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Battling for Peace:: A Memoir Hardcover – May 10, 1995

2.5 out of 5 stars 2 customer reviews

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Editorial Reviews

From Publishers Weekly

In this hopeful autobiographical memoir, Israel's current foreign minister discusses his behind-the-scenes negotiations that helped cement the 1993 Israeli-Palestinian accord, for which he won the Nobel Peace Prize in 1994. Born in 1923 in Poland, Peres followed his family to Palestine in the 1930s after his father, a lumber merchant, was forced out of business by punitive tax assessments. He writes about his formative years on a kibbutz and his role as head of arms procurement for the new Israeli army, providing a firsthand account of the birth of Israel. Peres, defense minister in the 1970s and later Israel's prime minister, uses diary excerpts to recreate his orchestration of Israel's rescue of passengers on a French plane hijacked by PLO terrorists and flown to Entebbe, Uganda, in 1976. He also settles scores with political rivals Golda Meir and Yitzhak Rabin (in whose government he currently serves) and reveals that in 1987 he held secret talks with King Hussein of Jordan in London to launch a peace conference without the PLO?an aborted plan whose failure he blames on U.S. Secretary of State George Shultz. Photos not seen by PW. Author tour.
Copyright 1995 Reed Business Information, Inc.

From Booklist

An entertaining memoir by a politician seems an oxymoron. But beyond his active role in Israel's--and world--history for more than 50 years, Peres is a gifted storyteller, able to sketch in a few lines the remarkable figures who enliven his narrative: Ben-Gurion and Meir, Dayan and Begin, Mitterrand, Brandt, and Kreisky, and various U.S. leaders. Peres adeptly deploys humanizing details--why, as a kibbutz herder, he preferred sheep over cows or how Dimona in the Negev Desert was prepared for the nuclear reactor Peres had convinced France to sell Israel--to tie details of arms procurement and political infighting to more mundane realities. His story is rich in drama: war and intifada, terrorism and the Entebbe raid, Irangate and "the long search for peace," for which Peres shared the 1994 Nobel Peace Prize with Yasser Arafat of the PLO. Battling for Peace responds calmly to ugly charges against Peres in Labor Party rival Yitzhak Rabin's 1979 autobiography, but harshly criticizes Likud leaders Begin--for failing to control Ariel Sharon's tactics in Lebanon--and Yitzhak Shamir (Summing Up, 1994) for destroying a hopeful opening toward peace that Peres negotiated in 1987 with King Hussein of Jordan. Insider's history at its best. Mary Carroll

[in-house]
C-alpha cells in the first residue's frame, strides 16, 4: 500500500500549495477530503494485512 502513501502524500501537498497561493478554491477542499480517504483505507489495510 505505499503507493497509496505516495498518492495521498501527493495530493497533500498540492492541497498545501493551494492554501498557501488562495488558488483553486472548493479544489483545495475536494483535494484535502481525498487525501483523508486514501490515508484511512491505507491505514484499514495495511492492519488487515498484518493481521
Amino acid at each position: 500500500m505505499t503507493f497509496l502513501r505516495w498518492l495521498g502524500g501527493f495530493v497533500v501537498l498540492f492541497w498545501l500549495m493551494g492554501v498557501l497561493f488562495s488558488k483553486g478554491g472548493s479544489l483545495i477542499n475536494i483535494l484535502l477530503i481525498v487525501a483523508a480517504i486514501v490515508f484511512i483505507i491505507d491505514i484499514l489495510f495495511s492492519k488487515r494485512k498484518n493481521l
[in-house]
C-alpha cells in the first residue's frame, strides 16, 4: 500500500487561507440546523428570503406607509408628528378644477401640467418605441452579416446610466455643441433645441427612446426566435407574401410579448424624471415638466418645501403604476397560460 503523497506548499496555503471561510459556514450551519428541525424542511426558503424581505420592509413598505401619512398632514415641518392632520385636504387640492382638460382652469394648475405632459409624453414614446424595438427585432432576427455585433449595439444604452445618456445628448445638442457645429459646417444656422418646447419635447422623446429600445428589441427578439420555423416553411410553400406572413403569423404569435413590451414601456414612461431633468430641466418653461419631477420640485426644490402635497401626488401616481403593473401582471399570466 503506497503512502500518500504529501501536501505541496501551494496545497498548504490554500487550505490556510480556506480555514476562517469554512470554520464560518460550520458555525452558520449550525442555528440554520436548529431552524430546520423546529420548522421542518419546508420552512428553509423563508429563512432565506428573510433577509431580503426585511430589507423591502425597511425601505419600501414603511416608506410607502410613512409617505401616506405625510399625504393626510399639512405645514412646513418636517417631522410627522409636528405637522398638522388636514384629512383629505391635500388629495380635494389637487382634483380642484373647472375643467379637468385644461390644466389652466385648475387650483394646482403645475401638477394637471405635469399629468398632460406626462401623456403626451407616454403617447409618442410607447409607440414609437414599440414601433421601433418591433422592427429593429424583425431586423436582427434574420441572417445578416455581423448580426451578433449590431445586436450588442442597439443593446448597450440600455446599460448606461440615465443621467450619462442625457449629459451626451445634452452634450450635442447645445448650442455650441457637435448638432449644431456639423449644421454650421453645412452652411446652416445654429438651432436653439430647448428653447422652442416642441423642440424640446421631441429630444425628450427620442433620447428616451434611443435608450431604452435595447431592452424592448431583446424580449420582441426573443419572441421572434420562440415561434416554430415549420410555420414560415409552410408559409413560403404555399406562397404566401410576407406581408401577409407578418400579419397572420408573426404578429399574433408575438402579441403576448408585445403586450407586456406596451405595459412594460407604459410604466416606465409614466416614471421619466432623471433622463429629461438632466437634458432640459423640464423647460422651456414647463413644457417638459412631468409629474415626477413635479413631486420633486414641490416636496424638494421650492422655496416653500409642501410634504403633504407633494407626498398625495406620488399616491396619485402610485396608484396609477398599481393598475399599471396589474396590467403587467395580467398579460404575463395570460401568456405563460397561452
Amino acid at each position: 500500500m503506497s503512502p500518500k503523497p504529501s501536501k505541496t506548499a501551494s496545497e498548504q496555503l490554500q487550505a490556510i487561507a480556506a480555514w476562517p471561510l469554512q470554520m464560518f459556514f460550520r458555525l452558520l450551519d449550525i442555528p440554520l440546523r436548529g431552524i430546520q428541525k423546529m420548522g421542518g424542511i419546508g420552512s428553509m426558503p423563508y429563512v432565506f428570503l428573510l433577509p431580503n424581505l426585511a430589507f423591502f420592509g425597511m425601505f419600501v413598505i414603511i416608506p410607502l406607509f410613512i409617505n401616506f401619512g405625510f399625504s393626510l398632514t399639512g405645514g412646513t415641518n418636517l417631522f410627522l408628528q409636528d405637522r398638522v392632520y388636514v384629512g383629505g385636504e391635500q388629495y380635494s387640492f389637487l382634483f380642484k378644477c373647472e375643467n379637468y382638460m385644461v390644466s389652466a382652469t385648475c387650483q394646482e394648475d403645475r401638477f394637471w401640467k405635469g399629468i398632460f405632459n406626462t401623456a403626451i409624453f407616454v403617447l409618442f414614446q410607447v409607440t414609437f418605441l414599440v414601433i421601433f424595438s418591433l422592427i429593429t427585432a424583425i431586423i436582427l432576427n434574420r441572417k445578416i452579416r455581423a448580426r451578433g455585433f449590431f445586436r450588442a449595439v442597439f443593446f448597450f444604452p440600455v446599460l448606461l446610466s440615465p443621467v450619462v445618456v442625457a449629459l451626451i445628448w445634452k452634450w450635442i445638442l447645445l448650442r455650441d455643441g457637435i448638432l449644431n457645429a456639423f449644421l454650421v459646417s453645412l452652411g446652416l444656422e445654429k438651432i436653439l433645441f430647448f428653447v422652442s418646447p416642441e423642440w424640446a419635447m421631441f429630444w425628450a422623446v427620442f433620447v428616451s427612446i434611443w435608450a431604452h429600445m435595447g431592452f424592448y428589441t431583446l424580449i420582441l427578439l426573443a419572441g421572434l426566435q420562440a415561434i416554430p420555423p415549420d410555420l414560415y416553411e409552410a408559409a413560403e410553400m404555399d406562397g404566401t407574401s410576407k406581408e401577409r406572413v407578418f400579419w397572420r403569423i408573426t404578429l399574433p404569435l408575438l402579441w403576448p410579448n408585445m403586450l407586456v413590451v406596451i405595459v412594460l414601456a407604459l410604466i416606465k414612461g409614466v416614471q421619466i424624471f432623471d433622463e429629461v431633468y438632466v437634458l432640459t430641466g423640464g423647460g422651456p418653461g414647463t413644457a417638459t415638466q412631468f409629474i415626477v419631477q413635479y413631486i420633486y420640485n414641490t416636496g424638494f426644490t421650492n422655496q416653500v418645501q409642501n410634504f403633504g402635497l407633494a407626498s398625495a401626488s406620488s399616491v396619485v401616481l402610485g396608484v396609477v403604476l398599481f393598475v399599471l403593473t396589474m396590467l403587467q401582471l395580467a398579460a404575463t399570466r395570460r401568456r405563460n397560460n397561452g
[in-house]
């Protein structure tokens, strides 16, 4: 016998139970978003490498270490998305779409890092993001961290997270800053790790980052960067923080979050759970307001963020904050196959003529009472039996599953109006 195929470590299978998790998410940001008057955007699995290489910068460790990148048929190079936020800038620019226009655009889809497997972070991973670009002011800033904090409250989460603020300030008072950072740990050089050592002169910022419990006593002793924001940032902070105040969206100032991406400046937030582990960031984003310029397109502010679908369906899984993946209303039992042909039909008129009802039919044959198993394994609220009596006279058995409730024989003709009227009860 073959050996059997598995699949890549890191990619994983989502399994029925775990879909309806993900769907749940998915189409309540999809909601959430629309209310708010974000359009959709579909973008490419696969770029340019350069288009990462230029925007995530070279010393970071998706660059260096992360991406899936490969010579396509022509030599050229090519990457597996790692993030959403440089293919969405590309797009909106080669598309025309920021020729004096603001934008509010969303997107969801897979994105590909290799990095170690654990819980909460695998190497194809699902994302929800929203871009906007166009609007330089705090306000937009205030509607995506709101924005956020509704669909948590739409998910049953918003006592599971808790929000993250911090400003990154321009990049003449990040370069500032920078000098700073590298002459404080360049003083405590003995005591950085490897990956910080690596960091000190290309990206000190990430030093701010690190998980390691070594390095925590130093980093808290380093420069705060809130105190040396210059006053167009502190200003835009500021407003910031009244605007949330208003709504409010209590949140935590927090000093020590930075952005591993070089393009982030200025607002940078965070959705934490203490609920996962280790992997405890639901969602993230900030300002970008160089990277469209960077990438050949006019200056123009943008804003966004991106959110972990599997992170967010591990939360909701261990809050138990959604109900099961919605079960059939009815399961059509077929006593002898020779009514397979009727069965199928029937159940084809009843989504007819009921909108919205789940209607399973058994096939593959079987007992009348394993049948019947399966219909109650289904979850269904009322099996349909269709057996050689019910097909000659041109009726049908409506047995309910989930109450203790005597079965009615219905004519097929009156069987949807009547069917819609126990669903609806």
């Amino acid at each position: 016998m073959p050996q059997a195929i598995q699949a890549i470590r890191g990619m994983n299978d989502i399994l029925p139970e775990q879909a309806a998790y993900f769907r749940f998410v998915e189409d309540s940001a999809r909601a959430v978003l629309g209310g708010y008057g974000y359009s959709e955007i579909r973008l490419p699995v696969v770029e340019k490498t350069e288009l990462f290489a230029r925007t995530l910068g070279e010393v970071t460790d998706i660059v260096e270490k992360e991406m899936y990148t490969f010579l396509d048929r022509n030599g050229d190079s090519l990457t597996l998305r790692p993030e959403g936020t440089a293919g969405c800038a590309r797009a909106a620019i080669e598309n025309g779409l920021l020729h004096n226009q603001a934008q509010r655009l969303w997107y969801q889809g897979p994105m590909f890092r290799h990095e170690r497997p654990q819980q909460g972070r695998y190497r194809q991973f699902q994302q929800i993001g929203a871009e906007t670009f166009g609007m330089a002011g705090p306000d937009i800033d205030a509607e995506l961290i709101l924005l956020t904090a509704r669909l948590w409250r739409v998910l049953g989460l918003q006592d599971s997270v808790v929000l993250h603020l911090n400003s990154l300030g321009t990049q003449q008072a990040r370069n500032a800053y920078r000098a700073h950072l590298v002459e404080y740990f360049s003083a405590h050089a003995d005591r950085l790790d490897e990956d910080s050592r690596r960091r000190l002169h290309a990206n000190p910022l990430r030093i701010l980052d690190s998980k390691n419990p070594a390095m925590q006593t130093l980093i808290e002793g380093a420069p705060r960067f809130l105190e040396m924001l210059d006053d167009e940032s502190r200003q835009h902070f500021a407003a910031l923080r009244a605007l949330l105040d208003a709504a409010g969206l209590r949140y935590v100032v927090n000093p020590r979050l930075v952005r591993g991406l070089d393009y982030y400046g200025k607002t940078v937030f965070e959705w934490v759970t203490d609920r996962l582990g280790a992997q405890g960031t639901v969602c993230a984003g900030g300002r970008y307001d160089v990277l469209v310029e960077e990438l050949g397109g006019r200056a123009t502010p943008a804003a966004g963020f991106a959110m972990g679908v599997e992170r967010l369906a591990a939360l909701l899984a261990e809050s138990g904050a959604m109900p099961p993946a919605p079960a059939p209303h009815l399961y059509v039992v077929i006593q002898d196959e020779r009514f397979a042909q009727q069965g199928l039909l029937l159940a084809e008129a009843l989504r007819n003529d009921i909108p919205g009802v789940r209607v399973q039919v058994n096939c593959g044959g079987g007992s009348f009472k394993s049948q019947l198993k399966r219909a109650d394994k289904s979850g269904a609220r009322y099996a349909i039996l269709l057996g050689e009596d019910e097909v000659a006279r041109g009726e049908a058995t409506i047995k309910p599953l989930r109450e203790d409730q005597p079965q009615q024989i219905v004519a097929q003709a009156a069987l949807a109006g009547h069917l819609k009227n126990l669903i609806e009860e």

Product Details

  • Hardcover: 350 pages
  • Publisher: Random House; 1st edition (May 10, 1995)
  • Language: English
  • ISBN-10: 0679436170
  • ISBN-13: 978-0679436171
  • Product Dimensions: 1.5 x 6.8 x 9.5 inches
  • Shipping Weight: 1.5 pounds
  • Average Customer Review: 2.5 out of 5 stars  See all reviews (2 customer reviews)
  • Amazon Best Sellers Rank: #1,916,773 in Books (See Top 100 in Books)

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By A Customer on December 24, 2001
Format: Hardcover
Is Israel's perennial loser perhaps a winner after all? It is said that people take comfort from the setbacks of others and after his failure to win any election making him PM it would be easy to write off Shimon Peres.
His autobiography "Battling for Peace" shows how a very ambitious politician uses reverses to strengthen his political backbone.
Peres describes his early childhood in Poland, his emigration to Palestine and his political progress which started even while he was on a Kibbutz.
Peres has been at the core of world politics for half a century and has met all other leaders of significance and his pen portraits especially of Mitterand Nixon and Clinton are most entertaining.
The Olso process is reported in detail and this book is a must for anybody who wishes to acquaint temselves with the twisting currents of events in the Middle East.
The book is obviously only an interim Report as it predates Rabins assassination.
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Format: Hardcover
It was the murdered Yitzhak Rabin who described his perenniel

rival and sometimes partner, Shimon Peres, the best:

"the inveterate underminer" (quoted from Rabin's autobiography).

Peres is the quientessential politician who has no charisma

or ideas of his own, but who works hard, harder than any

of his rivals, and through endless intrigues,

makes sure to place people loyal to him in positions of

power and influence, so that when the time comes and he decides

to make his move for power, those who oppose him are strongarmed

(or worse) out of his way.

Peres played a major role in building Israel's defense establishment

and defense industries, and in addition served an outstanding

term as Prime Minister in the years 1984-1986, but this wasn't enough for his immense ego.

He wanted international recognition as a "statesman", and in

a world largely hostile to the idea of a "Jewish State", he

came to realize that true international approbriation comes NOT to Israelis

like Ben-Gurion, Eshkol or Golda Meir, who built up Israel, but rather

to those who begin to dismantle it. It truly galled him that his

Likud opposite number Menachem Begin won the so-called Nobel "Peace" Prize

for destroying Jewish communities in the Sinai and giving up Israel's only supply of oil to Sadat who had no intention of honoring his "Peace" agreement with Israel, so he decided to outdo Begin by bringing mass-murderer Yasser Arafat and his terrorist gangs to Israel, giving them money, weapons, and territory from which to attack Israel.
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